Arthur F. Thurnau Professor of Music, University of Michigan

Lester Monts is an Arthur F. Thurnau Professor of Music (ethnomusicology). From 1993 until 2014, he served as senior vice provost for academic affairs and senior counselor to the president for the arts, diversity, and undergraduate affairs. He is currently director of the Michigan Musical Heritage Project that seeks to capture on film the state’s folk, ethnic, and immigrant music traditions. Monts received a bachelor’s in music education from Arkansas Polytechnic College, a master’s degree in trumpet performance from the University of Nebraska-Lincoln, and a doctorate in ethnomusicology from the University of Minnesota.

Professor, Engineering, Makerere University, Uganda

Moses Kizza Musaazi is a professor of engineering at Makerere University and the team leader of Technology for Tomorrow Ltd (T4T). He is an innovator, who is currently working on appropriate cook stoves and granaries for those with no financial means. 

Professor, Population Studies, Makerere University, Uganda

Elizabeth Nansubuga is a faculty member in the Department of Population Studies - School of Statistics and Planning, Makerere University, Uganda. She is a Population Scientist/ Demographer by training. She holds a PhD in Population Studies obtained from North West University, South Africa and an MSc. in Population and Reproductive Health obtained from Makerere University, Uganda. She has commendable knowledge and over 10 years’ research experience in population dynamics, and sexual and reproductive health. She is passionate about engaging in research that impacts policy and society. Specifically, her research interests are primarily geared towards improvement of maternal and child health, with a major focus on characterization of maternal near misses and male involvement in reproductive health. Her other research interests include HIV/AIDS, circumcision, gender, women empowerment, and adolescent health. Dr. Nansubuga’s work is published in internationally recognized peer-reviewed journals and she has presented her work in different international fora/conferences. She is a recipient of several prestigious fellowships, including the University of Michigan African Presidential Scholars Program (UMAPS), Population Reference Bureau (PRB) - Policy Communication Fellow, USAID – Demographic Health Survey (DHS) Fellow, APHRC - African Doctoral Dissertation Fellow among others. She has done consultancy work for several national and international organizations in the area of population and reproductive health. She is a member of several professional associations such as Public Health Association of South Africa (PHASA), Population Association of America (PAA), International Epidemiological Association (IEA), and Union for African Population Studies (UAPS). She is currently a panel member of the UAPS Gender Panel (2018- 2020); and is also a member of the National Task Force -- Health Sector geared towards enabling Uganda achieve a demographic dividend.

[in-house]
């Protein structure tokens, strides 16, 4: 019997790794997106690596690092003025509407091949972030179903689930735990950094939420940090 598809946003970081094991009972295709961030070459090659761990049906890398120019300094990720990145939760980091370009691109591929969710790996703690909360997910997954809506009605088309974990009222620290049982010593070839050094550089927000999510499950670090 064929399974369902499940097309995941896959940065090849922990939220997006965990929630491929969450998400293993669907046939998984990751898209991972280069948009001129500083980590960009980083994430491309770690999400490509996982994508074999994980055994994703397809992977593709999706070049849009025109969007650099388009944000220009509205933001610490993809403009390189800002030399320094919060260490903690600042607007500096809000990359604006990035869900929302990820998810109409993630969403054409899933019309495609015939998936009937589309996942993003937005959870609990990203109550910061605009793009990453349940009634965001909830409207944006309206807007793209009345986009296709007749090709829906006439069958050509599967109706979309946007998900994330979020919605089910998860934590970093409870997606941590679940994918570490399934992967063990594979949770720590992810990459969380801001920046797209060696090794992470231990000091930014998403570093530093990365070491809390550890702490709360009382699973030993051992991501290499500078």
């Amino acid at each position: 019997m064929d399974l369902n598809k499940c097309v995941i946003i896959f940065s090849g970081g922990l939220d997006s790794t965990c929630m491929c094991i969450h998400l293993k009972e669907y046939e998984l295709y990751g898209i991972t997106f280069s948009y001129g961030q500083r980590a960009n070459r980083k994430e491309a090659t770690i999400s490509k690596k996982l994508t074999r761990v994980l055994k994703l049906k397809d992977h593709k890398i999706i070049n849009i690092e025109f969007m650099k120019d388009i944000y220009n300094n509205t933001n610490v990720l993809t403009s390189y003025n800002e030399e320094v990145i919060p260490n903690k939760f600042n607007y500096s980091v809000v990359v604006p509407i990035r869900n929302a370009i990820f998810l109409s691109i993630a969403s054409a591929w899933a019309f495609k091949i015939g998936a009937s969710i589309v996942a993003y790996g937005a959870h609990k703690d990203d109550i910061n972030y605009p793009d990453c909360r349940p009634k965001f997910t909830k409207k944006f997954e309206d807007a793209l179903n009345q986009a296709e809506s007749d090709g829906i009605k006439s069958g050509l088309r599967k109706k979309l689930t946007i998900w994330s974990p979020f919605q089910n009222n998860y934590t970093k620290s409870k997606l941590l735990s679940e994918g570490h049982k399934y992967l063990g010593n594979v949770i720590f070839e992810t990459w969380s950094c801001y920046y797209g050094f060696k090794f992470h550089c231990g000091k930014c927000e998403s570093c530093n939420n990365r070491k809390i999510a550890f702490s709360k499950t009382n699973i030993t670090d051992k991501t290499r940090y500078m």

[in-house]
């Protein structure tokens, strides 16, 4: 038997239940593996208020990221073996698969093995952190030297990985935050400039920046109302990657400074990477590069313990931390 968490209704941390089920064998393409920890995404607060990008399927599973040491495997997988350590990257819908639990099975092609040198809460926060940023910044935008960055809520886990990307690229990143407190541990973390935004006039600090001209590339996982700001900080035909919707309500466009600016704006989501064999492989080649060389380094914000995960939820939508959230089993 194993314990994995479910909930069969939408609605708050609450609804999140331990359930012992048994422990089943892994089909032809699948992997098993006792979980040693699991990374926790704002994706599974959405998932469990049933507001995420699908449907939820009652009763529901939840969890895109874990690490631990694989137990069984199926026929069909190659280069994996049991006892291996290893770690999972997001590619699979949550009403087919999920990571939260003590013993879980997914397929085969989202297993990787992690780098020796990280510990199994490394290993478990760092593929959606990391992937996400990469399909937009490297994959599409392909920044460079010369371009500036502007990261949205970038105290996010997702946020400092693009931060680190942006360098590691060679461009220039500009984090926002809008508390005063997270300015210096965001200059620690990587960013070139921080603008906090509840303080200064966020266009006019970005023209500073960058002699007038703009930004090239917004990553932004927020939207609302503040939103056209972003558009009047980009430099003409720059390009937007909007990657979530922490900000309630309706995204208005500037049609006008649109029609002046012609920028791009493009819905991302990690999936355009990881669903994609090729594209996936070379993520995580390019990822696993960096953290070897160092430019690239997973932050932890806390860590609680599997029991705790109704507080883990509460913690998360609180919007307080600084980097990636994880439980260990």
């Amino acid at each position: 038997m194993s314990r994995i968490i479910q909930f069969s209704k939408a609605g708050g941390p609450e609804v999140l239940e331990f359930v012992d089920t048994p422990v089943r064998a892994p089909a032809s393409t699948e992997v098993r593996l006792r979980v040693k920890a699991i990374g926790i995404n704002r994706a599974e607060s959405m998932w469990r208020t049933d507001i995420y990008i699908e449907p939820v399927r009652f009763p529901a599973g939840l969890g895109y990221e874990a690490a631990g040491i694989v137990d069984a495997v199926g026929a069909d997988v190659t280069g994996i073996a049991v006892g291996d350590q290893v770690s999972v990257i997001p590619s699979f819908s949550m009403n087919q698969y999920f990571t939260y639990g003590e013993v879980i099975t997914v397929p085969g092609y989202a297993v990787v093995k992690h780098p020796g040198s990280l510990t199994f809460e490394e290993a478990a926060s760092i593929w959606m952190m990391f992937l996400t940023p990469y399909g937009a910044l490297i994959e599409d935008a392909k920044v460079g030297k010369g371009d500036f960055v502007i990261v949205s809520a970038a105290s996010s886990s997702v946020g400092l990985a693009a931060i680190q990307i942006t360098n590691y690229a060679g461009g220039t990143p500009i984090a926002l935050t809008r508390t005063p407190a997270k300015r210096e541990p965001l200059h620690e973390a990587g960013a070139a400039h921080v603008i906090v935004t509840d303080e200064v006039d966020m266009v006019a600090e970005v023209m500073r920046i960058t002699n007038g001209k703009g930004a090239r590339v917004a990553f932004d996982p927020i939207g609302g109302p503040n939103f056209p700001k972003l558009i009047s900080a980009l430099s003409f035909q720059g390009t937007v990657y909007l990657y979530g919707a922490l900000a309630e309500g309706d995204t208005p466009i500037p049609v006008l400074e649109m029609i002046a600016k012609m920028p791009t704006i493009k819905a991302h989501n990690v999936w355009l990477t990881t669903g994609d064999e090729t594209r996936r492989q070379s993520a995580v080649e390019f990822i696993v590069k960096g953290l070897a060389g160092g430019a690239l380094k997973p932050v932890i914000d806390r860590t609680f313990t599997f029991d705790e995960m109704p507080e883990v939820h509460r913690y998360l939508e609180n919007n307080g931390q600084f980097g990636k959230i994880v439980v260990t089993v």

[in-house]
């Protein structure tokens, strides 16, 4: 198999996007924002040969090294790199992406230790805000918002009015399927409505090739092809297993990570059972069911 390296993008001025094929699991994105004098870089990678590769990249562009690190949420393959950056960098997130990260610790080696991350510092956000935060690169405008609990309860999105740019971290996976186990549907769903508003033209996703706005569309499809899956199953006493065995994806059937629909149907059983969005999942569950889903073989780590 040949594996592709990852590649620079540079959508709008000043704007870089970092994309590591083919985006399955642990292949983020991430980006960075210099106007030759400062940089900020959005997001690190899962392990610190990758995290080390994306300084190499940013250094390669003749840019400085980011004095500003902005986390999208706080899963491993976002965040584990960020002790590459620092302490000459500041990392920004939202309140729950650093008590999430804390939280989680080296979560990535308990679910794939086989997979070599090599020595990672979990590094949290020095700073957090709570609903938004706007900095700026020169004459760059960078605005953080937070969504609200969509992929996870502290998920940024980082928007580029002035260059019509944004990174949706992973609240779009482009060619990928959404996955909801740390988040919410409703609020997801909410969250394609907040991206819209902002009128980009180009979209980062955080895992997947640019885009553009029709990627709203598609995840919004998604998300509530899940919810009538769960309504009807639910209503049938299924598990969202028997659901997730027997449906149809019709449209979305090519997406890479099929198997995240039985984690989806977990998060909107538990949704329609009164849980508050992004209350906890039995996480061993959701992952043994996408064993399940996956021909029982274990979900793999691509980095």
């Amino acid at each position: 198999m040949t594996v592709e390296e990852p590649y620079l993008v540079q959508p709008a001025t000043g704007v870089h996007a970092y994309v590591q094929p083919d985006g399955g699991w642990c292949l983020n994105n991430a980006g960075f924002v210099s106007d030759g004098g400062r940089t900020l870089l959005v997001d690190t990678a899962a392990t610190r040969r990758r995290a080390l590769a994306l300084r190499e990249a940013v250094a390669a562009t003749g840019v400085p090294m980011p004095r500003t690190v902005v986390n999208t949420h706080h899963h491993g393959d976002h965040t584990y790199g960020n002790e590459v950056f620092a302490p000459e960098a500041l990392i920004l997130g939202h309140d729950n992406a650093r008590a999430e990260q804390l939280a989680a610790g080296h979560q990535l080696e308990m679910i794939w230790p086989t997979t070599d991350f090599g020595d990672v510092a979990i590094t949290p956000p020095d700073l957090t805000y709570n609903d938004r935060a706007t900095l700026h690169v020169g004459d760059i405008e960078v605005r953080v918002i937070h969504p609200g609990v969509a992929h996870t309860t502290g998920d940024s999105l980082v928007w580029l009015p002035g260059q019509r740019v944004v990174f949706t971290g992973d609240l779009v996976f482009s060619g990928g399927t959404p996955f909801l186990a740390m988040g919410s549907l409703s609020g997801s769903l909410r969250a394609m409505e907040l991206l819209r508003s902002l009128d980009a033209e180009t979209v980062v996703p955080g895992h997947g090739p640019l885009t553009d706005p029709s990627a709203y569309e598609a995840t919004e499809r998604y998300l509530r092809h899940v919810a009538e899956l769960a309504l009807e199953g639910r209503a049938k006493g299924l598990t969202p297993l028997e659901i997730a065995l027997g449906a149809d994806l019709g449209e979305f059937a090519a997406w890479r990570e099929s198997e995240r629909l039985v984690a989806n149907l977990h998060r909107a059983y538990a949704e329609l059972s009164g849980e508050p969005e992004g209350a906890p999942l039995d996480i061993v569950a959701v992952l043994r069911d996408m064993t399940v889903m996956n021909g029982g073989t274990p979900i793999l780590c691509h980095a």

Professor, Law, University of South Africa

Annet Wanyana Oguttu is a professor of tax law and the tax law subject head in the College of Law at the University of South Africa. She holds a Doctorate in Tax law (UNISA - 2008), which was followed by Post-Doctoral Studies at the University of Michigan, USA - 2009; a Masters in Tax law (UNISA - 2001); LLB degree (Makerere University - 1993); a Higher Diploma in International Tax Law (University of Johannesburg -2008) and a Post Graduate Diploma in Legal Practice (Makerere University Hill - 1994). Professor Oguttu is a visiting professor at the University of Pretoria and the University of Johannesburg, and has lectured on international tax law at the African Tax Institute. In 2015, she was invited to present a lecture on “Tax base erosion and profit shifting in the context of African tax treaties” at the Academy of Public Finance, Vienna University of Economy and Business in Austria. Professor Oguttu is a rated researcher of South Africa’s National Research Foundation, which acknowledges her as an “established researcher,” recognized by peers as having a sustained a recent record of publications that shows ongoing engagement in the field of international tax law.